The Spy Who Dumped Me

The place is crawling with spies.

The two main characters in “The Spy Who Dumped Me” are ordinary women who get caught up in international espionage and turn out to be — what are the odds? — pretty good at it. They shoot villains with relative ease and accuracy, instinctively hide flash drives in their privates, pull switcheroos as if native-born to the practice, and generally make being a spy seem pretty intuitive … all while screaming frantically about how this is SO DANGEROUS and WE’RE GOING TO DIE and WE’RE IN OVER OUR HEADS, AAHHHH!

This type of disposable formula action comedy usually has men in the leading roles, but “The Spy Who Dumped Me” (directed by Susanna Fogel, written by Fogel and David Iserson) proves that mediocrity is not bound by gender. Newly single Audrey (Mila Kunis) discovers that her ex-boyfriend, Drew (Justin Theroux), is a CIA agent when two other spies — CIA’s Duffer (Hasan Minhaj) and MI6’s Sebastian (Sam Heughan) — show up to ask questions about his whereabouts. Drew himself appears later and gives Audrey a package to deliver in Vienna, which she and her kooky-with-a-capital-K best friend Morgan (Kate McKinnon) undertake to accomplish by themselves, with Duffer and Sebastian as well as various bad guys in pursuit.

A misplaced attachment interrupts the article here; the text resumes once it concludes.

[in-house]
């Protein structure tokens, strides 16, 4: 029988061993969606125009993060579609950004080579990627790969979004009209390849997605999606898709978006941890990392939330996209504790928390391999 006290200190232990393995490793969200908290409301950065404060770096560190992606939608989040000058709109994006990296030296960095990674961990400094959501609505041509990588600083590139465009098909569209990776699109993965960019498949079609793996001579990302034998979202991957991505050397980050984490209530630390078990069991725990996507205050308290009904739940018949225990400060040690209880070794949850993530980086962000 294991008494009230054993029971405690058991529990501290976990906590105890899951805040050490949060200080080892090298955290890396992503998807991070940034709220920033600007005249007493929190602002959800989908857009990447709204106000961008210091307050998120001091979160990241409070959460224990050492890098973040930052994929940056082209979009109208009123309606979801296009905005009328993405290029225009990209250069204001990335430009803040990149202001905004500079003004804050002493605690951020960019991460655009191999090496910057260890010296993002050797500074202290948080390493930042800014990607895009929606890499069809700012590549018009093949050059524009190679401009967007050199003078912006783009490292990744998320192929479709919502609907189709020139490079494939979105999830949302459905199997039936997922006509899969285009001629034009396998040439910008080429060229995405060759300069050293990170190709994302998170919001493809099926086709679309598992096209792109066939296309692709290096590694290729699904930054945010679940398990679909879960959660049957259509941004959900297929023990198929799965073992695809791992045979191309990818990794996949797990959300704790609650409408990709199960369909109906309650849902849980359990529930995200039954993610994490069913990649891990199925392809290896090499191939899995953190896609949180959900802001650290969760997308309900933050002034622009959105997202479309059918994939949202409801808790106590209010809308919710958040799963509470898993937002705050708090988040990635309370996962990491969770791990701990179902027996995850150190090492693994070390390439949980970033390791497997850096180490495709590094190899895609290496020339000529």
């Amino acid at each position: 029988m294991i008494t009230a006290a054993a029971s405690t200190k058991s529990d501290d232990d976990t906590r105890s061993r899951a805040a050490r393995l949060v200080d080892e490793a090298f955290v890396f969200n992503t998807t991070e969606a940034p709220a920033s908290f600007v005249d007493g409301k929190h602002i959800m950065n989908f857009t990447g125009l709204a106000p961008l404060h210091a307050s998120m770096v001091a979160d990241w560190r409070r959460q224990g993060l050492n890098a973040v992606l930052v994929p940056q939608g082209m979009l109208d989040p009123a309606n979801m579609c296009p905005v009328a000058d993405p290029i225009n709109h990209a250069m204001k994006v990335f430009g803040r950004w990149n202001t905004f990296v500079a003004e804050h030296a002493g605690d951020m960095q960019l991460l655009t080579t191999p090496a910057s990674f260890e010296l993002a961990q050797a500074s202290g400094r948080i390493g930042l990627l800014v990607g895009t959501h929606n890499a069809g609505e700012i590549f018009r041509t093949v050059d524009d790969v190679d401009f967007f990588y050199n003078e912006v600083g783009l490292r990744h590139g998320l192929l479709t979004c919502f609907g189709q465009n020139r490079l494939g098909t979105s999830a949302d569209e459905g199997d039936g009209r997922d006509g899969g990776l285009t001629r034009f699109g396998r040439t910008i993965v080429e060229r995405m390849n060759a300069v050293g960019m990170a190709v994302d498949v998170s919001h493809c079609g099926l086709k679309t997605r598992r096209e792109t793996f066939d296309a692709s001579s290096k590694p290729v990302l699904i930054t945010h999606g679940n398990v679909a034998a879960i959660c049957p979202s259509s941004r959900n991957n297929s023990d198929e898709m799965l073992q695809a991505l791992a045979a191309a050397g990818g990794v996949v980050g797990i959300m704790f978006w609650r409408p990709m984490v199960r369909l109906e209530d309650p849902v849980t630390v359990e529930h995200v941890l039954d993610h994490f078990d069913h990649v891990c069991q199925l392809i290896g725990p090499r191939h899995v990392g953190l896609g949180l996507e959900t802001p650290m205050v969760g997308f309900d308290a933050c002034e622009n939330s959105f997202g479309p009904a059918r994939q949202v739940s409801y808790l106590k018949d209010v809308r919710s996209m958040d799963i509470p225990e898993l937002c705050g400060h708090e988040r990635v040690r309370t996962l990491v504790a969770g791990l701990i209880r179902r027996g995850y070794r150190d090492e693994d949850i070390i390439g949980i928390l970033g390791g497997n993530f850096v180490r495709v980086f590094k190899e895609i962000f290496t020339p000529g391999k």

The action scenes are surprisingly good (and surprisingly violent), serving a story that would be passable in a straightforward spy thriller. And the comedy has its moments, with Mila Kunis making a good straight-man for Kate McKinnon’s lunacy. But the film leans too heavily on McKinnon to provide levity without always giving her much to work with — often she just spouts non sequiturs in the hopes that randomness will prove funny (which it sometimes does!) — and the screenplay uses profanity like a kid who just learned how. A head-scratching sequence involving Edward Snowden (played by Tom Stourton) is so broad it belongs in a “Naked Gun”-style spoof; in another scene, Audrey and Morgan withstand torture. The mixture of farce, slapstick, and realism is uncomfortable.

And then there’s the fact that Audrey, especially, takes to espionage like Ethan Hunt takes to clinging to the bottoms of helicopters. It’s not that her skills are implausible (though they are); it’s that being competent takes the humor out of an “in over their heads” scenario and makes the characters less relatable than if they used their ordinary, non-spy talents to win the day. If only there were a better spy movie in theaters right now…

Crooked Marquee

C+ (1 hr., 57 min.; R, abundant harsh profanity, a lot of strong violence, brief nudity.)